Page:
10 Green Options for Black Friday


Black Friday –- the day after Thanksgiving, and one of the busiest shopping days of the year — might be a bit darker this year. Consumer spending is expected to drop slightly with 128 million shoppers planning to head to the malls Friday, Saturday or Sunday, down from 135 million the year before, according to the National Retail Federation (NRF). According to Nielsen one third of U.S. consumers expect to spend less during the holidays than last year and those still shopping are planning to purchase necessities and value goods like gift cards for groceries, gas and phones.

That can’t be good news for companies that are selling green goods and gadgets, since cash-strapped consumers aren’t likely to pay a premium for eco-friendly products. But green products that can actually help consumers save money could gain some traction, as could green-themed products that are just flat-out cheap enough. Green technology is still high up in public awareness thanks to renewed pledges from President-elect Obama, and according to Nielsen 85 percent of U.S. adults say they care about protecting the environment.

With that in mind, here are 10 green options that just might fit your slimmed-down budget and help fight global warming:

Ditch Junk Mail for Good: GreenDimes is a service that says it will remove 90 percent of your junk mail and deliver only the mail that you want. One year of GreenDime’s junk-mail-busting service is $20, and you can send it in the form of a GreenDimes emailed gift card.

Your Appliances Suck, Power That Is: The Kill A Watt energy monitor is one of those devices that gives you some good info — but not much to do with it. Plug your appliances in to the $45 device and measure how efficient they are. You’ll be able to see if you need a new Energy Star air conditioner or fridge…next holiday season.

Go Used Gadget Shopping: There have been an influx of sites lately that will buy and sell used gadgets and cell phones. Go e-shopping for your loved one on Gazelle, FlipSwap, ReCellular, and the old standbys Craigslist and Freecycle. In this case, it’s OK to re-gift.

Grid-Free Gear From Freeplay: Freeplay started more than a decade ago with a grant from the British government and the goal to develop geeky rugged gear. The company sells items like a $30 crank cell phone charger, and solar-powered radios and flashlights for under $100. You can buy them at REI and on Freeplay’s web site.

A Power Strip That’s Smarter Than You: This $42 Smart Strip Power Strip works by automatically switching off power to some of the 10 or so outlets when your gadgets aren’t in use. Hopefully the power switching is smart enough that it won’t interfere with your charging as it delivers the electricity bill savings you’re looking for.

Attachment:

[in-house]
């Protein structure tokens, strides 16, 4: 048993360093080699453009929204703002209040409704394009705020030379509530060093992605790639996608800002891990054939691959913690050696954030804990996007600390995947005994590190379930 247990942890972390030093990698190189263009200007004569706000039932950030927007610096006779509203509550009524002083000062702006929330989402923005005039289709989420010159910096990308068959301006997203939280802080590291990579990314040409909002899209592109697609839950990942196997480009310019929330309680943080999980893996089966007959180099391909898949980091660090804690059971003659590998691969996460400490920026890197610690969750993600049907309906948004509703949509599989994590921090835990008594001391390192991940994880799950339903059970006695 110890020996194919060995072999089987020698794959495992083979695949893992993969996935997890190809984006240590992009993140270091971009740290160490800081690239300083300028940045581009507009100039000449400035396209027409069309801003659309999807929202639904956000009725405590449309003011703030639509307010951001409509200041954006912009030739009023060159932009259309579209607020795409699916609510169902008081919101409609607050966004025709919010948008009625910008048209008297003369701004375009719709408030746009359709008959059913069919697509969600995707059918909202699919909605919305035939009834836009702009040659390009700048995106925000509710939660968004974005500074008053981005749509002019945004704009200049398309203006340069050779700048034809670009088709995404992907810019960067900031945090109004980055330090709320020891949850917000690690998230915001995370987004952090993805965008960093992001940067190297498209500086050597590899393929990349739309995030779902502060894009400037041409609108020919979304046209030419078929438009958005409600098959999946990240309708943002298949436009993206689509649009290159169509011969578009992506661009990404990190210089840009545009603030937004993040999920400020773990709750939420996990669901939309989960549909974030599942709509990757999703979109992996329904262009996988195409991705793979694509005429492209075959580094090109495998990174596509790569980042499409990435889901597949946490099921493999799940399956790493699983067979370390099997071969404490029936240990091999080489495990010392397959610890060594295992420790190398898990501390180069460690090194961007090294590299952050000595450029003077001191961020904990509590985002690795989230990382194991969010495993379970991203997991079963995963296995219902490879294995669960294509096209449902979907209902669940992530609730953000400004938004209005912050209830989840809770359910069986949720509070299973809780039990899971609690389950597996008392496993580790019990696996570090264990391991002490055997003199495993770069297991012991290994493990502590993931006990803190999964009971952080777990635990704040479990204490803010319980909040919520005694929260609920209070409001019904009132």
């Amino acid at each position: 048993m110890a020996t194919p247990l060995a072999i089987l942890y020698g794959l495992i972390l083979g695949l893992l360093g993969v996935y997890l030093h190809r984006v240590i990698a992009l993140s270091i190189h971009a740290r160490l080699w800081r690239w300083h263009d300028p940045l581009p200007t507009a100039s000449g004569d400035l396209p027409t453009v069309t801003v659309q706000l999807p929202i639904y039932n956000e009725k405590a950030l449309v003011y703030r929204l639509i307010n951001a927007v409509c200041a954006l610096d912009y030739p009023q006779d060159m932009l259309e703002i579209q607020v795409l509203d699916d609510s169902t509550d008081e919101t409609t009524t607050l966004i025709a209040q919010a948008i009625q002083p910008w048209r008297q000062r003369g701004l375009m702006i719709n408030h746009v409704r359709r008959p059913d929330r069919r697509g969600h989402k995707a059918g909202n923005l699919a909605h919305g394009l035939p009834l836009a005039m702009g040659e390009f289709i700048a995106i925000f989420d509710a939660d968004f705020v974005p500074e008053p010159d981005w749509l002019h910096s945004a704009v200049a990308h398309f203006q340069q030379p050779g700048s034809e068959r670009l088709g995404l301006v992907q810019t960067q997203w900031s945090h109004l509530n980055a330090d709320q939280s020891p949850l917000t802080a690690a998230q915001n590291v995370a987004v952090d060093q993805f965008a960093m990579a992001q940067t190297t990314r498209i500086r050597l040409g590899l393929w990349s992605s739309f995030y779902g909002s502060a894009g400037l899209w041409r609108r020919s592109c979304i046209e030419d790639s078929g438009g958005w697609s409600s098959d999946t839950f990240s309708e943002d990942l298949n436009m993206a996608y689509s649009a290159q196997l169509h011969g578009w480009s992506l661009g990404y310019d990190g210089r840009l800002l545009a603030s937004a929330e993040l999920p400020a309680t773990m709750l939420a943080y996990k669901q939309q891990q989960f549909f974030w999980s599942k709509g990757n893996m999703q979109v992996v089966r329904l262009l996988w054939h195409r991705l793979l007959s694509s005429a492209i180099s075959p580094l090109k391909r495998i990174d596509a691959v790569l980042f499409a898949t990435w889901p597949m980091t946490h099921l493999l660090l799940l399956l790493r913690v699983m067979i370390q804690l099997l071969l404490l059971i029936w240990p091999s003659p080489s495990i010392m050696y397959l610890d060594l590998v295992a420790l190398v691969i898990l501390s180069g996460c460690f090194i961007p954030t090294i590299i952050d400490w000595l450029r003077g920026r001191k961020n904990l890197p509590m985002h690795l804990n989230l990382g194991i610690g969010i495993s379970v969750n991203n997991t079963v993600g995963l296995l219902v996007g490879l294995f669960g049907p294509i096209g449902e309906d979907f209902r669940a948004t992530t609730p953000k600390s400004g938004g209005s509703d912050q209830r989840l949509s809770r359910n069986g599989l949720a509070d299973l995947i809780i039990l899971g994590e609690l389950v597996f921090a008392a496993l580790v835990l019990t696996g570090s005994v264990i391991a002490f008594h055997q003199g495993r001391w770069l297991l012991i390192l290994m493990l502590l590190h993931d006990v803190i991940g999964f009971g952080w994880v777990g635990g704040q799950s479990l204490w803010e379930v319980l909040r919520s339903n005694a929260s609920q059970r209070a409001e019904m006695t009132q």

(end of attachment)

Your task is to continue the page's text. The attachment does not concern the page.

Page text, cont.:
Stop Flying, Start Webcamming: Plane flights can easily negate any work you’ve done on your carbon footprint; telepresence devices can really cut down on the carbon emissions of travel. A good webcam like the ones at Logitech can make IT-based personal communication cross country a pretty good option.

Go On A Carbon-Free Diet: Yes, they’re controversial, but the good thing is, you can give as many or as few as you want. Carbonfund.org, which is one of the more reputable sources around, has a “give the gift of carbon neutrality” option available.

Give the Gift of Knowledge: There are more than enough books and publications out there that’ll teach you about what’s really going to help save the planet from global warming and how dire the situation really is. Check out Thomas Friedman’s Hot Flat and Crowded, Bill McKibben’s Deep Economy and Spencer Weart’s Discovery of Global Warming.

Electric Wheels — Budget Style: Is the fancy-pants Tesla Roadster — or even GM’s overhyped Volt — way, way out of your price range? Razor makes an electric scooter that sells for under $200. It only goes 15 miles per hour and the max weight is 220 lbs., though, so go easy on the stuffing this year.

Warm Woolies Can Battle the Power Bill: Not to be a Jimmy Carter, but the energy to heat buildings consumes a massive amount of energy in North America. The same way insulating your house can cut energy consumption, warm clothing or better bedding can do the same.

This article also appeared on BusinessWeek.com


Israeli Cleantech

At least consumers in the US have options to buy green products, even with the bad economy. In Israel, you would have a hard time finding the same thing, let alone an municipal recycling program.

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